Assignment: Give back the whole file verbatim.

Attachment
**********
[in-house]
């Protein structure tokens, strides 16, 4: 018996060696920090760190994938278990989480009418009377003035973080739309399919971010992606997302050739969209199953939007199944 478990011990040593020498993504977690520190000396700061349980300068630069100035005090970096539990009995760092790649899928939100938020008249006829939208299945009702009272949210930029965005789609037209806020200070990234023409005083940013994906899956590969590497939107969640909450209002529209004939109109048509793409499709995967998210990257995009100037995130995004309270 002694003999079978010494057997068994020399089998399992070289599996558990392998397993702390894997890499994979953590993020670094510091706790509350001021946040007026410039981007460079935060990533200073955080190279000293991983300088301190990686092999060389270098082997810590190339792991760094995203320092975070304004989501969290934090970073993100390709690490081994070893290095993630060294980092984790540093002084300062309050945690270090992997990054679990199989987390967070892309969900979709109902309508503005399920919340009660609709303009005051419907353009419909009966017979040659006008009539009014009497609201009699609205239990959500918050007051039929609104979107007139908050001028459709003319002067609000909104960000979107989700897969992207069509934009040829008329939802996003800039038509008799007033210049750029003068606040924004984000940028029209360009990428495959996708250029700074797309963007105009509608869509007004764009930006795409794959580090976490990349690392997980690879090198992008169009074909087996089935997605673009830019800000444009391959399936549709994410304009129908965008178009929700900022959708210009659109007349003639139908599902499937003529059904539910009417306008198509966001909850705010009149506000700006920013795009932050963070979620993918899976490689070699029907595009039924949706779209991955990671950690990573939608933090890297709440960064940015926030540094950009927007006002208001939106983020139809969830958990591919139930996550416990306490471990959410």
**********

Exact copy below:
[in-house]
């Protein structure tokens, strides 16, 4: 018996060696920090760190994938278990989480009418009377003035973080739309399919971010992606997302050739969209199953939007199944 478990011990040593020498993504977690520190000396700061349980300068630069100035005090970096539990009995760092790649899928939100938020008249006829939208299945009702009272949210930029965005789609037209806020200070990234023409005083940013994906899956590969590497939107969640909450209002529209004939109109048509793409499709995967998210990257995009100037995130995004309270 002694003999079978010494057997068994020399089998399992070289599996558990392998397993702390894997890499994979953590993020670094510091706790509350001021946040007026410039981007460079935060990533200073955080190279000293991983300088301190990686092999060389270098082997810590190339792991760094995203320092975070304004989501969290934090970073993100390709690490081994070893290095993630060294980092984790540093002084300062309050945690270090992997990054679990199989987390967070892309969900979709109902309508503005399920919340009660609709303009005051419907353009419909009966017979040659006008009539009014009497609201009699609205239990959500918050007051039929609104979107007139908050001028459709003319002067609000909104960000979107989700897969992207069509934009040829008329939802996003800039038509008799007033210049750029003068606040924004984000940028029209360009990428495959996708250029700074797309963007105009509608869509007004764009930006795409794959580090976490990349690392997980690879090198992008169009074909087996089935997605673009830019800000444009391959399936549709994410304009129908965008178009929700900022959708210009659109007349003639139908599902499937003529059904539910009417306008198509966001909850705010009149506000700006920013795009932050963070979620993918899976490689070699029907595009039924949706779209991955990671950690990573939608933090890297709440960064940015926030540094950009927007006002208001939106983020139809969830958990591919139930996550416990306490471990959410």